In a statement the Hezbollah movement has officially denied earlier allegations it made an unsuccessful attempt to "infiltrate" Israel from Lebanon that resulted in border clashes with the IDF, the Tasnim News Agency reported. The group also dismissed reports of them sustaining casualties as a result of Israeli air raids, calling them "absolutely not true".
The Lebanon-based movement suggested that the media reports of its involvement and casualties stem from Tel Aviv's desire to boast of victories over Hezbollah that have never taken place. The group also reported that Israeli strikes across the border had resulted in civilian casualties in the village of Al-Habbariyeh, adding that such hostile acts will "not be tolerated at all".
"The occupiers' claims are all aimed at fabricating spurious and fictitious victories for them. Up to this moment, there has been no conflict or opening of fire started by the resistance [forces]", Tasnim reported the group as stating.
At the same time, Hezbollah didn't deny losing at least one fighter in a recent Israeli air strike in Syria not far from Damascus. The movement condemned Tel Aviv's actions, promising that Israel will inevitably get a proper response from Hezbollah.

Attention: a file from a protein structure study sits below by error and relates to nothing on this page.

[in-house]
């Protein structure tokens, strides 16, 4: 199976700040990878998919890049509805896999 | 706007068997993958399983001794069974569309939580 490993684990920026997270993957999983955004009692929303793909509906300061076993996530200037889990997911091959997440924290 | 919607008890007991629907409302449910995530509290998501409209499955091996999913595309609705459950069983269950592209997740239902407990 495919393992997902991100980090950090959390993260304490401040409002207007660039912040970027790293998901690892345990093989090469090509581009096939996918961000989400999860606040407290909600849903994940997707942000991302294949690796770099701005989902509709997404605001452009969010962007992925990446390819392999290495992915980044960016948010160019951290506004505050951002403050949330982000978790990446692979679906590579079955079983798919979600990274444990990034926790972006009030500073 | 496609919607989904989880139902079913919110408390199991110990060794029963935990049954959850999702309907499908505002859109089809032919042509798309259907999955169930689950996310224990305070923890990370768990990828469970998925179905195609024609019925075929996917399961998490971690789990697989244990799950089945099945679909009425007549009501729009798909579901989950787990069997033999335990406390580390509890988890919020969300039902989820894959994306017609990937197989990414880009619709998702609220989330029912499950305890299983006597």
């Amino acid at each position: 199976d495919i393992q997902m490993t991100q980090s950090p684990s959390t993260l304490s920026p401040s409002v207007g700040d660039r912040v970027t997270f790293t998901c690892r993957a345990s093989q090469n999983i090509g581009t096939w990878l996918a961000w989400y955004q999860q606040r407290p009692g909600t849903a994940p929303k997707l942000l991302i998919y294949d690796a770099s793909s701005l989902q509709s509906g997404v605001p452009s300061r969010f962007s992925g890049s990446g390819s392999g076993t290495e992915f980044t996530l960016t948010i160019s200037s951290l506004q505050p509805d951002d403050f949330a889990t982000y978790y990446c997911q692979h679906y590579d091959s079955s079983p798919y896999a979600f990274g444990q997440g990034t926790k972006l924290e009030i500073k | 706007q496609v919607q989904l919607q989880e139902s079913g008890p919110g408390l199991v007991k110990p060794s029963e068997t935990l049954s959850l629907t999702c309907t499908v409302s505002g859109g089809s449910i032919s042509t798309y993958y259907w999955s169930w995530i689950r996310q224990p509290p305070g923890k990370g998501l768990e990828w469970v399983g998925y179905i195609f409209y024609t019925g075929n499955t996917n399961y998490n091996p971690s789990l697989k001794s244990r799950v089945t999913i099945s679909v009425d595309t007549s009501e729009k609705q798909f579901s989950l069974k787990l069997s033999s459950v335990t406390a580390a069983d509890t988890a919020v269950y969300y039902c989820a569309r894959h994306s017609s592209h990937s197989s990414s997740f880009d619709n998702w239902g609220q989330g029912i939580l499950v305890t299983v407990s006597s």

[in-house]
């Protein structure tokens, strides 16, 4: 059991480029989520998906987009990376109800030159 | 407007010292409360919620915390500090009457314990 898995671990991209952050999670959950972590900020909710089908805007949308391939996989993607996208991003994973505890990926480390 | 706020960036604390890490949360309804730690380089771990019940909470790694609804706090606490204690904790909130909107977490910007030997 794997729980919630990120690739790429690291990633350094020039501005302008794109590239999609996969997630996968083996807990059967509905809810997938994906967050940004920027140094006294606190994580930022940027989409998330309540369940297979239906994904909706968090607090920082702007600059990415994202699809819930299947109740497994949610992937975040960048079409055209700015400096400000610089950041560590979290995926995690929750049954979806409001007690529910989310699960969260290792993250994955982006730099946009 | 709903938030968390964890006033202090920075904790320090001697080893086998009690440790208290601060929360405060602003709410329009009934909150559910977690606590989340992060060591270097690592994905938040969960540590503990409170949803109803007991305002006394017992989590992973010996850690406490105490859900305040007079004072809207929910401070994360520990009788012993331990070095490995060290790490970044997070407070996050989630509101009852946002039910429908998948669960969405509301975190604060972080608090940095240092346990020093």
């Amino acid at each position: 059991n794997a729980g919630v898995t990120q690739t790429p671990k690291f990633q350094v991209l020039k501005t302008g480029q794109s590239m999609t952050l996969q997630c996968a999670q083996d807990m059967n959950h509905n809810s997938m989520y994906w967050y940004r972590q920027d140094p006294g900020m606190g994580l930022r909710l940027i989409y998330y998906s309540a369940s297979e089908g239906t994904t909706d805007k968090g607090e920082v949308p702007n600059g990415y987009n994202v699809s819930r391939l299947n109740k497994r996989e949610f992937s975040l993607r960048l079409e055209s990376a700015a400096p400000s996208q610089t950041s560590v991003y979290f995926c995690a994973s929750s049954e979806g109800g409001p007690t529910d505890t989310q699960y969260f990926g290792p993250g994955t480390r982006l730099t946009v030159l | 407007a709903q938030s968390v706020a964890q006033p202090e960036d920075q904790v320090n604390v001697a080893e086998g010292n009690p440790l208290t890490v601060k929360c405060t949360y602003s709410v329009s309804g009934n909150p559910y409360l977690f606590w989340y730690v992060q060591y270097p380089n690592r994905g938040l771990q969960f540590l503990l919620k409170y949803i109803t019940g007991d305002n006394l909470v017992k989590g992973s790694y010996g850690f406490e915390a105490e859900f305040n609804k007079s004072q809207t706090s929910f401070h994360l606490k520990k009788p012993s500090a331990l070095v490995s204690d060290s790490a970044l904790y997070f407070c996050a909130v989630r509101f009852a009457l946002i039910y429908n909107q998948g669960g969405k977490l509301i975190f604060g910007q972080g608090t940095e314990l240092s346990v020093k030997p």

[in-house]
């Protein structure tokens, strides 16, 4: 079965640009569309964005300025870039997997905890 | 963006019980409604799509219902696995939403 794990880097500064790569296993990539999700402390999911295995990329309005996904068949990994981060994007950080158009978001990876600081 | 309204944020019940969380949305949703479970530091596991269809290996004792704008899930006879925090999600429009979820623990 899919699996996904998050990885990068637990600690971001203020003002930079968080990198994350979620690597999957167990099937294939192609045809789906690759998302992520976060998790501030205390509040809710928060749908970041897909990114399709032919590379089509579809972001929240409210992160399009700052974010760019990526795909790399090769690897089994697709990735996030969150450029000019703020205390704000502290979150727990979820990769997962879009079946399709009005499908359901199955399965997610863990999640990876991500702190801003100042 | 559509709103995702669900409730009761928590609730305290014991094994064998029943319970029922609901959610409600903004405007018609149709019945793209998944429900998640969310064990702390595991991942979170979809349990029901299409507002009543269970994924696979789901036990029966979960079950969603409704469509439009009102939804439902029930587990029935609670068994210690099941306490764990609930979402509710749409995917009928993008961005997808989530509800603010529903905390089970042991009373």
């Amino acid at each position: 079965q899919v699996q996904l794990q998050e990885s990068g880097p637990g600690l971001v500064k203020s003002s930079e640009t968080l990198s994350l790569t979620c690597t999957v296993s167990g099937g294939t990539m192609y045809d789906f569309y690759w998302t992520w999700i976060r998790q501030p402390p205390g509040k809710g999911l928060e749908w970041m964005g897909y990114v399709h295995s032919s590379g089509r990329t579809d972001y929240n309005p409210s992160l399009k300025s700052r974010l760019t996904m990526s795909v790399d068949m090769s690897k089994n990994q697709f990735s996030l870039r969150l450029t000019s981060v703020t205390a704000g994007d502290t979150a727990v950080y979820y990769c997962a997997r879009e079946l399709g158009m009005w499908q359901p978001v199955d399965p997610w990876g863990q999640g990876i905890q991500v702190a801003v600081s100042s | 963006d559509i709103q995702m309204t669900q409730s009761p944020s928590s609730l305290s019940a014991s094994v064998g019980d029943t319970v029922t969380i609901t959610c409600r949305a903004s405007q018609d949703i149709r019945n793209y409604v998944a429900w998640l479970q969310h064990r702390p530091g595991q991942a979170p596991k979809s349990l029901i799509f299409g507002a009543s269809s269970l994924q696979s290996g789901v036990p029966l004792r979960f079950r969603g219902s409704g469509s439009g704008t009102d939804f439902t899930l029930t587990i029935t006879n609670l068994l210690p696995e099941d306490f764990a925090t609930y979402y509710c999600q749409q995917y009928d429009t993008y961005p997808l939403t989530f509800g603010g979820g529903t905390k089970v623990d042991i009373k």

"Our response to the martyrdom of the mujahideen brother Ali Kamel Mohsen - who was martyred in the Zionist aggression on the outskirts of Damascus International Airport - is definitely coming and the Zionists only have to wait for the punishment for their crimes", the group said.
The IDF air strikes in southern Syria near its capital took place on 24 July. The Israeli military claimed that the attack was a response to munitions being fired from the territory of the Arab Republic towards Israel resulting in two servicemen being injured.
The exchange of fire was followed by the crash of an Israeli military drone on Lebanese territory on 26 July, which was reportedly caused by a malfunction. The following day, armed clashes happened along the border between the two countries, with Israel reportedly shelling the settlement of Kfarchouba in the country's south. On the same day, the IDF claimed that it thwarted an "infiltration attempt by a Hezbollah terror squad" without sustaining casualties. Israeli Prime Minister Benjamin Netanyahu, in turn, warned Lebanon against "playing with fire" on the border.
Last year, Tel Aviv boasted about closing off numerous underground tunnels coming from Lebanon and purportedly built by Hezbollah to infiltrate Israel. Netanyahu at the time accused the Lebanese government of "colluding" with Hezbollah, ignoring the movement's activities targeting Israel.